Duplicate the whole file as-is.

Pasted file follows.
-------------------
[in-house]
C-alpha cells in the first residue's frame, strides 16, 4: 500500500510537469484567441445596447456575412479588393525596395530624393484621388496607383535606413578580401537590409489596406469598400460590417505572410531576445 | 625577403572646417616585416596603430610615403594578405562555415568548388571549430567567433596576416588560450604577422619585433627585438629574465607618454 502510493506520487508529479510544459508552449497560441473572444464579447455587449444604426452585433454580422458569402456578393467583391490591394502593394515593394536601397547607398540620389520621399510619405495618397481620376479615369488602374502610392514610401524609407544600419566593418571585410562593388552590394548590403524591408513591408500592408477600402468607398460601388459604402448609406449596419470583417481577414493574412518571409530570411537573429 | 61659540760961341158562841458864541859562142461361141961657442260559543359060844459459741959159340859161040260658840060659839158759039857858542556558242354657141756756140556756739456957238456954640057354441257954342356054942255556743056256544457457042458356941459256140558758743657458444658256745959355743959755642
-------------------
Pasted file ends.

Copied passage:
[in-house]
C-alpha cells in the first residue's frame, strides 16, 4: 500500500510537469484567441445596447456575412479588393525596395530624393484621388496607383535606413578580401537590409489596406469598400460590417505572410531576445 | 625577403572646417616585416596603430610615403594578405562555415568548388571549430567567433596576416588560450604577422619585433627585438629574465607618454 502510493506520487508529479510544459508552449497560441473572444464579447455587449444604426452585433454580422458569402456578393467583391490591394502593394515593394536601397547607398540620389520621399510619405495618397481620376479615369488602374502610392514610401524609407544600419566593418571585410562593388552590394548590403524591408513591408500592408477600402468607398460601388459604402448609406449596419470583417481577414493574412518571409530570411537573429 | 61659540760961341158562841458864541859562142461361141961657442260559543359060844459459741959159340859161040260658840060659839158759039857858542556558242354657141756756140556756739456957238456954640057354441257954342356054942255556743056256544457457042458356941459256140558758743657458444658256745959355743959755642